2 tbspn chia seeds, 8 tbspn water, 280gm whole buckwheat, 100gm brown rice, 40gm dried chickpeas, 1 heaped tspn whole cloves, 35gm cornflour, 1 tspn cinnamon, 1 tspn nutmeg, 1 tspn garam masala, 10gm instant yeast, pinch (Himalayan) salt, 20gm coconut sugar, 400gm lukewarm water, 30 gm macadamia oil, 1 tspn vanilla essence, 1 tbspn apple cider vinegar, 80gm chopped dates, 80gm sun raisins, 45gm pumpkin seeds (pepitas), 40gm sunflower seeds.

Firstly¬†I put¬†the chia seeds and 8 tbspn water in a jar, shook it up and left it to ‘absorb’ while milling the buckwheat, brown rice, chickpeas & cloves in the Thermomix (1 minute, Speed 9). I added the remaining dry ingredients (cornflour, the powdered¬†spices, yeast, salt & coconut sugar) and mixed lightly (15-20 seconds, Speed 4-5) before adding the water, oil, vanilla, vinegar and chia seed gel for another¬†15-20 seconds on Speed 5-6. I finally added the dried fruit & seeds, mixing gently on Reverse, Speed 1-2 for 20-30 seconds (to be honest, I can’t recall how long).¬†Ready to¬†empty the ‘batter’ into my greased & lined¬†loaf tin, I placed it directly into the cold oven so it could ‘prove’ for the 15-20 minutes it takes to heat up to 180¬ļ. (The appliance in my rental home is ‘ancient’ & even though it is fan-forced, it’s pretty ‘slow’.) So from go to whoa, it should take about an hour: 20 minutes proving + 40 minutes cooking @ 180¬ļC.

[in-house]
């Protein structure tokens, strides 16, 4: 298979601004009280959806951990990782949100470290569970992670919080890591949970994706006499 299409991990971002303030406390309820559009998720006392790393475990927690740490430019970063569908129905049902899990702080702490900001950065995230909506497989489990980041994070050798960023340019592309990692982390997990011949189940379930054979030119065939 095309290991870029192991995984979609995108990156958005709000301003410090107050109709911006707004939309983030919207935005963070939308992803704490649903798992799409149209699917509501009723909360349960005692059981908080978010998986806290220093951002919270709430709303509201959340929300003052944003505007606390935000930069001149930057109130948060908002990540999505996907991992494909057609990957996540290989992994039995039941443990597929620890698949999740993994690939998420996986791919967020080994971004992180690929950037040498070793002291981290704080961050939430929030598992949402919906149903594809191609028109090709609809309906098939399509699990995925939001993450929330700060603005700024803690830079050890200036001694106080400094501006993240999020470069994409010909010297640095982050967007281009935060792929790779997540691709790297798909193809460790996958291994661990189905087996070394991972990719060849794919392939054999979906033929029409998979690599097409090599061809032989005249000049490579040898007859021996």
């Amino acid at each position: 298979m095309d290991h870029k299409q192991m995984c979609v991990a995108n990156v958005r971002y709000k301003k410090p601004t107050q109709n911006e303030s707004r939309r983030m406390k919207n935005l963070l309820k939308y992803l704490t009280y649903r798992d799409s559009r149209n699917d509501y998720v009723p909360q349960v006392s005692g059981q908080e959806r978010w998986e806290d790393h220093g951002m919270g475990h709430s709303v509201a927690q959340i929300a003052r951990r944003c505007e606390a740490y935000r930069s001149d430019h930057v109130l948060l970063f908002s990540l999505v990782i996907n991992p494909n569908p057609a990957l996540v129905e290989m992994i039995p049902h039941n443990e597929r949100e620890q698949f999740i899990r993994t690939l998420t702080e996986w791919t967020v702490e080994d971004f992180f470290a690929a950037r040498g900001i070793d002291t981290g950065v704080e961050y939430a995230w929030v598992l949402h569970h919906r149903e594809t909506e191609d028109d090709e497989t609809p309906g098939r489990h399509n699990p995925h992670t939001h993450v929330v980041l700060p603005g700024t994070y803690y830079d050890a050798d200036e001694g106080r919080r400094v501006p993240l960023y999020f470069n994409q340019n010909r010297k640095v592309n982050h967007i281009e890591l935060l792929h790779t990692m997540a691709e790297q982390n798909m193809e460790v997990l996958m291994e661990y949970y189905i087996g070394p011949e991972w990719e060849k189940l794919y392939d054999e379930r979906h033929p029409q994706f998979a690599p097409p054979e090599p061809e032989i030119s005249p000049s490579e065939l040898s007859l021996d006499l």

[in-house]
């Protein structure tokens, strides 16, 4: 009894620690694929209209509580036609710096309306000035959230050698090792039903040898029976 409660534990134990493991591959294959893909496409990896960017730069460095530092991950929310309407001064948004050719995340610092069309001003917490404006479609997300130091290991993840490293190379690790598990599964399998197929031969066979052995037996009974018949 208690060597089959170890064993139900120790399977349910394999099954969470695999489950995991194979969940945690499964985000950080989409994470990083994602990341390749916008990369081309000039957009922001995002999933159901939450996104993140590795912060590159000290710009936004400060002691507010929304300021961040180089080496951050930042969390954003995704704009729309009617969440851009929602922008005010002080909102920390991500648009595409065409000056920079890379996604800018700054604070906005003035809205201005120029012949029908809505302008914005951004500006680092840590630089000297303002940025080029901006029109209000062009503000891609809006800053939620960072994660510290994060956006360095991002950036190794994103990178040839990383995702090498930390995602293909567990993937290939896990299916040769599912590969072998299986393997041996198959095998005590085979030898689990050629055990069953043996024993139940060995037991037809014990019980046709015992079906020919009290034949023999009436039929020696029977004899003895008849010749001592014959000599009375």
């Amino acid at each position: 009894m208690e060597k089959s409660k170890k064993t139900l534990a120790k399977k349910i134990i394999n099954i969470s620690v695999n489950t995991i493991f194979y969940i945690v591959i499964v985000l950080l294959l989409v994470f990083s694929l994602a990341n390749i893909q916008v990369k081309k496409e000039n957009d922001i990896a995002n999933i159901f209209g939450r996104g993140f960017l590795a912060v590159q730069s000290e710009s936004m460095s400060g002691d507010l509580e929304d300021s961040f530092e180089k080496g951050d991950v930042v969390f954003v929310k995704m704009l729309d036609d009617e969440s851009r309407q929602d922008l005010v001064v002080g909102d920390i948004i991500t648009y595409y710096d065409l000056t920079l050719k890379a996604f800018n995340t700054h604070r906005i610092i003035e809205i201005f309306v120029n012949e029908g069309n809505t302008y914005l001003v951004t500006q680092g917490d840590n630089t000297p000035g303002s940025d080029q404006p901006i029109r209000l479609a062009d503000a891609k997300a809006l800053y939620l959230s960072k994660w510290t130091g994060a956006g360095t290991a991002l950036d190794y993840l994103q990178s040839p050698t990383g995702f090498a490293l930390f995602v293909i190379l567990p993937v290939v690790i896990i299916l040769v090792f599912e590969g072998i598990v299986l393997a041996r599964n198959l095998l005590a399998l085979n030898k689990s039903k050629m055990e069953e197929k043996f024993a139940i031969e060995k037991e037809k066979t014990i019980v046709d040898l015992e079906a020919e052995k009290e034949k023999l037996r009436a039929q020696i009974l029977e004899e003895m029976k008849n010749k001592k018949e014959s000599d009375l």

Don’t expect a sweet cake-loaf: as I said earlier the meagre amount of coconut sugar is literally swamped by the other ingredients. So much so that the next time I cook this (or something similar) I’ll¬†leave¬†it out altogether and simply up the dried fruit content. Oh and nuts, I’ll definitely add chopped nuts. I’ve also read that the longer the dough (in this case ‘batter’) proves the better, so next time I might let it sit for longer before turning the oven on‚Ķ I’m not sure if this applies to heavy gluten-free-grain-and-seed-floured doughs but if someone out there knows, please speak up!